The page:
NU pharmaceutical spinoff aims to treat brain disorders

Sam Krevlin, Reporter

A Northwestern spinoff company that produces antidepressants was acquired in July by pharmaceutical company Allergan for an initial $560 million.

The scientists and researchers behind the company, Naurex, hope to continue their success by developing additional drugs targeting nervous system disorders under a new biopharmaceutical company Aptinyx.

Naurex’s success can be attributed to the way its antidepressant drugs target brain receptors called NMDAs, which are responsible for the communication of cells in the brain directly correlated with memory and learning. Naurex founder and McCormick Prof. Joseph Moskal believes the proper use of NMDA receptors can translate to other neurological disorders.

“(NMDA) receptors will very much translate to traumatic brain injury, schizophrenia, post traumatic stress disorder, epilepsy, cognitive deficit brought on by aging like Alzheimer’s disease,” Moskal said. “All of those should be impacted and more by (NMDA) receptor modulators.”

What separates Naurex’s two antidepressant drugs, rapastinel and NRX-1074, from other drugs is their immediate effect and apparent lack of side effects, Moskal said.

“We don’t have any obvious side effects,” he said. “They don’t show the side effects that you would expect like weight gain, loss of sexual interest or sleeplessness.”

Moskal said most antidepressants take two to four weeks to show any significant effect, which may be inconvenient for patients and their relatives who want to know which drug works best when treating clinical depression. With Naurex’s new drugs, he said, a patient can know within 24 hours whether they work or not.

Realizing NDMA receptors were linked to brain diseases, Moskal and his team created compounds able to modulate these receptors without consequences, Moskal said. The compounds created neither “turn on” nor “turn off” the receptor fully, a feat that makes the drug unique, according to Aptinyx’s website.

“We are in a new space entirely,” Moskal said. “This isn’t your grandma’s antidepressant. This is a new class of compounds that work by a new mechanism. And that mechanism is just beginning to be explored.”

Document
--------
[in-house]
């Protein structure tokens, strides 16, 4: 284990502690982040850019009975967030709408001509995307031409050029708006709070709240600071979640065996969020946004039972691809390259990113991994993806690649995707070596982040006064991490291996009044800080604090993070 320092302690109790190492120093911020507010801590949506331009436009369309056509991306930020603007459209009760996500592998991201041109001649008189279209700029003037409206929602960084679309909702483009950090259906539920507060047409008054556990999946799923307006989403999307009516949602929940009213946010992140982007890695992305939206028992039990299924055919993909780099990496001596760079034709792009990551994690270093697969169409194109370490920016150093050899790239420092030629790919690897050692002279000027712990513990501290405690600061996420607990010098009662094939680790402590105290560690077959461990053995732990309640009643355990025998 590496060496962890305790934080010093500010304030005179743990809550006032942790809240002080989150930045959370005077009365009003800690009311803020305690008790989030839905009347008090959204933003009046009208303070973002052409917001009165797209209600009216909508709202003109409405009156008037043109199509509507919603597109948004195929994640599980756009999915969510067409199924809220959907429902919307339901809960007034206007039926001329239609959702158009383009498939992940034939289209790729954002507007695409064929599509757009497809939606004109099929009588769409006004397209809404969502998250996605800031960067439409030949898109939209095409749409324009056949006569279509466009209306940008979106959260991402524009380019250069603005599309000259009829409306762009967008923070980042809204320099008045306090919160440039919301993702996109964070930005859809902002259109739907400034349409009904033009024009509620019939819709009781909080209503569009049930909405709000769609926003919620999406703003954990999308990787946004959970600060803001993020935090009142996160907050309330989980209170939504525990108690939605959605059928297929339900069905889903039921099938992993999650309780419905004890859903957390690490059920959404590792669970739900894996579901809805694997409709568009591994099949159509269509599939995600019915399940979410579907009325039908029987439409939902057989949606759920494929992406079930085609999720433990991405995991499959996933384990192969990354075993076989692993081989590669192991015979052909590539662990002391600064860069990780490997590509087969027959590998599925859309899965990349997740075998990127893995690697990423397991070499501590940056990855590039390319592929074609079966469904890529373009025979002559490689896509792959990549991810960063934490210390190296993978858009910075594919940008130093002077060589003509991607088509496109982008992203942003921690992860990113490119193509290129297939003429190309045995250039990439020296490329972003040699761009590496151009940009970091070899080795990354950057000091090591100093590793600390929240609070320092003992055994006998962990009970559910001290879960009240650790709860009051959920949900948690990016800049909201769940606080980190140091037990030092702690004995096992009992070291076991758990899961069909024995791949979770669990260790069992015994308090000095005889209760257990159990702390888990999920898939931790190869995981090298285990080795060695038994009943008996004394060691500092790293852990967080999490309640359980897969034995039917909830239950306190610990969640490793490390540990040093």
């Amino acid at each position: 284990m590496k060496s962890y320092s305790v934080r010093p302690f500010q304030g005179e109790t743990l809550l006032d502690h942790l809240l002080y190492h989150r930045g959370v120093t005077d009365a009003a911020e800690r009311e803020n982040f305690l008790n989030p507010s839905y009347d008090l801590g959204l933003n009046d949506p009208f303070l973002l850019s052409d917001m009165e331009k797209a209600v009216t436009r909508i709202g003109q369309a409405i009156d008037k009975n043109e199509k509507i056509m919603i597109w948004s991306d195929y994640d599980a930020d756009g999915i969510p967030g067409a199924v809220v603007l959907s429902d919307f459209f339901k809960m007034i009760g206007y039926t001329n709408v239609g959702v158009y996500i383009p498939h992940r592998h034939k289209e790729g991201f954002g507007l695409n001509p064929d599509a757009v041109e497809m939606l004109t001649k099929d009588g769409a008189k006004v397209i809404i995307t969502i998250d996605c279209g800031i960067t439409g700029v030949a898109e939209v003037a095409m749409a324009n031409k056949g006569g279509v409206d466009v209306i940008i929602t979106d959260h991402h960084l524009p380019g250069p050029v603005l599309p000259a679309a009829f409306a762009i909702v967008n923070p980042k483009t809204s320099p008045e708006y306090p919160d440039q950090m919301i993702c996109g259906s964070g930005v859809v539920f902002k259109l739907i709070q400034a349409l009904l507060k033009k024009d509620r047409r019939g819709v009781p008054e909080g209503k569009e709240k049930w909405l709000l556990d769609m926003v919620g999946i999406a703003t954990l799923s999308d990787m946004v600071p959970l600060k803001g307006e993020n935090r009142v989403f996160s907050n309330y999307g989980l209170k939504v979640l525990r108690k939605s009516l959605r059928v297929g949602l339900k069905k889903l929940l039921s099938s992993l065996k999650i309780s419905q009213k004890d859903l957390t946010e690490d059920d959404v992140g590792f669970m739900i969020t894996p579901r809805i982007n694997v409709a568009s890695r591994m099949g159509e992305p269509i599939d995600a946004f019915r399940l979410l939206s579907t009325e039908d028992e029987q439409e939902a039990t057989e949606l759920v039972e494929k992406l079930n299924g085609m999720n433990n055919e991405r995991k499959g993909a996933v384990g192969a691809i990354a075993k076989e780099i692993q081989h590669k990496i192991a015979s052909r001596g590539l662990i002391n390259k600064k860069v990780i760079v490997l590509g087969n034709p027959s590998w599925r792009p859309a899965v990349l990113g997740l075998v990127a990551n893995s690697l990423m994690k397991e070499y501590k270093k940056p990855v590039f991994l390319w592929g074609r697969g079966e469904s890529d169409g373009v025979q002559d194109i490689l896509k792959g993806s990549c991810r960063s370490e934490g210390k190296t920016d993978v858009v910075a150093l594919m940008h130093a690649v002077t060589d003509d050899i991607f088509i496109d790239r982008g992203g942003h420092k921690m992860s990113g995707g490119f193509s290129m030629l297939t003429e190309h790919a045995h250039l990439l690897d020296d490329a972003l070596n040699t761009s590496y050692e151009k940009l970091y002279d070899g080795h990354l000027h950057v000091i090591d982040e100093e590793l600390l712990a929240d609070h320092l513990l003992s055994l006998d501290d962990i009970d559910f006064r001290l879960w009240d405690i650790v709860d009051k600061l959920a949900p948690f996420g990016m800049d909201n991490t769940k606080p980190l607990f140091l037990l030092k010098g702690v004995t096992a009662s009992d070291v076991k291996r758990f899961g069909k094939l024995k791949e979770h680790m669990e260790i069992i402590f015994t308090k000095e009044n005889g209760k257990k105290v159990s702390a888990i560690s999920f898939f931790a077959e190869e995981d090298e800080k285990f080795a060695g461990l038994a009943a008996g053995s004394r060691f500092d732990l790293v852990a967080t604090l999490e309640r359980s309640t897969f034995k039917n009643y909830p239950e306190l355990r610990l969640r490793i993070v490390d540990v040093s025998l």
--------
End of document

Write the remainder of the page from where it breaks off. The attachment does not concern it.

Under Aptinyx, researchers will be working closely with Allergan to continue targeting the NMDA receptor to make drugs for neurological diseases other than depression.

Feinberg Prof. Dr. John F. Disterhoft, who has collaborated with Moskal on experiments since the 1980s, said a company like Allergan can help get these drugs to the patient population faster.

“Allergan will be an important financial supporter as Aptinyx takes over the drug discovery machinery that Professor Moskal has built up over the years,” he said. “By investing in and supporting Aptinyx, (Allergan) will optimize the chance of Professor Moskal and his team discovering more compounds both for antidepression and other applications.”

NU has also provided support throughout Moskal’s 30-year journey. Moskal said he appreciates the administration, faculty and students that have worked with him both in and out of the lab.

“As a University, we are in the business of developing people and ideas,” McCormick Dean Julio M. Ottino said. “Joe is an example of how those two things combine. … He has also involved many undergraduates and graduate students in his work.”

Ottino said he looks at Moskal as an example of what can be accomplished at McCormick. He believes innovative research that happens inside the labs will continue to hit the marketplace.

“Innovation is at the core of engineering, and we see it as our job to ensure that ideas make it out of the lab and to the people that can use them,” Ottino said. “There are so many examples of this throughout the school.”

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